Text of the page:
Diving the Silfra Fissure in Iceland

Silfra, Thingvellir National Park, Iceland

Seventy percent of the planet is underwater, so you have to dive in to see what the world really has to offer.
The Silfra Fissure is the gap between the continental plates of North America and Eurasia. In fact, it’s the only place in the world where you can swim between two continental plates.
In 1789, there was a massive earthquake in the Thingvellir area, which opened several fissures. Only the Silfra Fissure was filled with glacial meltwater from the nearby Langjokull glacier, thus giving it the name ‘Silfra’, meaning silver.
It is geographically incredible and its water is crystal clear. In fact, it is one of the most transparent waters anywhere. The visibility under the water in the Silfra Fissure is over 100 metres.
The water is so clear because it is filtered through underground lava for up to 100 years before filling up the fissure. This stuff is way better than bottled water.

Diving Between Two Continents
Diving Between Two Continents

What to Expect?

Silfra Fissure is not for solo divers. You will need to book through one of the many companies that do diving excursions and a guide will take you out. Dive trips to Silfra Fissure last approximately 4-5 hours, including pick-up time. You can also meet a guide on site to dive for two hours.
When you are booking your Silfra Fissure dive, most companies will have a certified PADI dive guide or divemaster to guide you around to reveal the most breathtaking places.
The company provides all the necessary diving equipment, including a special dry suit made for ice-cold water. You will be mostly comfortable and stay relatively dry.

Diving the Silfra Fissure

Diving the Silfra Fissure
Diving the Silfra Fissure

Before you go to Silfra Fissure, it is essential to be certified in diving. If you recently got certified or just aren’t feeling confident in the water yet, this can be a tough dive. Your first time in a dry suit can be a little intimidating too.
In 2016, new requirements were put in place to be able to dive in the National Park and now divers must also be either dry suit certified or have proof of 10 logged dry suit dives (show their logbook or copy of their logged dives).
These suits make everything feel different. When swimming in a dry suit in the Silfra Fissure, the buoyancy is different from what you experience in the ocean in a wet suit. It can be a bit disorienting to dive in a dry suit. Even advanced divers might find it challenging to find their buoyancy.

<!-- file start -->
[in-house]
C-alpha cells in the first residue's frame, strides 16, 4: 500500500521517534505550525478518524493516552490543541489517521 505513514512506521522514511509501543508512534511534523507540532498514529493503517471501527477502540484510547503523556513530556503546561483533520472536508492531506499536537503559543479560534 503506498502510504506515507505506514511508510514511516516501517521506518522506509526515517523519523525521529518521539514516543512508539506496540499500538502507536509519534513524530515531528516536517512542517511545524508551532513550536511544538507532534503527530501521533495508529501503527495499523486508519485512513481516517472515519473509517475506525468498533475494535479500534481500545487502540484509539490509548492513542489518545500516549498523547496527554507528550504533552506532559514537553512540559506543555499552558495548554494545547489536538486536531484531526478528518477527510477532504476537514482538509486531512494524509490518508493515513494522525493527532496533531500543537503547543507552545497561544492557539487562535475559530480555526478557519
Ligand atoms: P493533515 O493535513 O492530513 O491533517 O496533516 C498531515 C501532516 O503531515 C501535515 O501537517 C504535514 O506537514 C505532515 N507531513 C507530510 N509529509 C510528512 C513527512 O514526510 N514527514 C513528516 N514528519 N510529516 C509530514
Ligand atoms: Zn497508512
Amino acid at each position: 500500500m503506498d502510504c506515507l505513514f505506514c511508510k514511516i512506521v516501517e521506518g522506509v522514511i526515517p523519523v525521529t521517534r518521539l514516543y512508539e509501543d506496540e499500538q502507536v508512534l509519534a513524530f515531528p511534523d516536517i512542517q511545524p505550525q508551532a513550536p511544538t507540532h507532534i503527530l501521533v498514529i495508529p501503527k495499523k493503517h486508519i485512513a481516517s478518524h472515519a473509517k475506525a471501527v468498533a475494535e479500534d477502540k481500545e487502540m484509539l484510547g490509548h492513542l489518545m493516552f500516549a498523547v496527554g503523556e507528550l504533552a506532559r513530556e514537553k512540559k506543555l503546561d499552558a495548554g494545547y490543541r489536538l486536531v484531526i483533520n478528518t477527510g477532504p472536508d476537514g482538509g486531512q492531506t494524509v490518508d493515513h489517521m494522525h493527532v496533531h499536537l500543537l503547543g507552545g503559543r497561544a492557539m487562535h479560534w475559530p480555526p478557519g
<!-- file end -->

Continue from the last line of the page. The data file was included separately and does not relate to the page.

The good news is that this is not a deep dive, so a safety stop is not required. If you find yourself floating to the top, fear not. You can enjoy the view at any depth.
The good news is that this is not a deep dive, so a safety stop is not required. If you find yourself floating to the top, fear not. You can enjoy the view at any depth.
The water in the Silfra Fissure is intensely cold. It is nearly freezing (2 degrees Celsius / 35 degrees Fahrenheit to 4 degrees Celsius / 39 degrees Fahrenheit, depending on the time of the year). While the dry suit helps, it can be pretty uncomfortable but don’t let that stop you, though. Diving there is a fantastic and exhilarating experience.

Other Helpful Tips

When you are packing for the Silfra Fissure, forget about swimwear and cotton. Bring all things fleece and wool. Warm woolen socks are a must-have here. It is also good to have a change of clothes if you do end up getting wet. Hand warmers aren’t a bad idea either.
Your hands can get cold underwater. Before diving, the guides will inform you that it is best to keep your hands on your head out of the water or not to swim around with them. The movement pushes the warm water out of your neoprene gloves.


Let us know in the comment section if you plan to dive the Silfra Fissure in Iceland.

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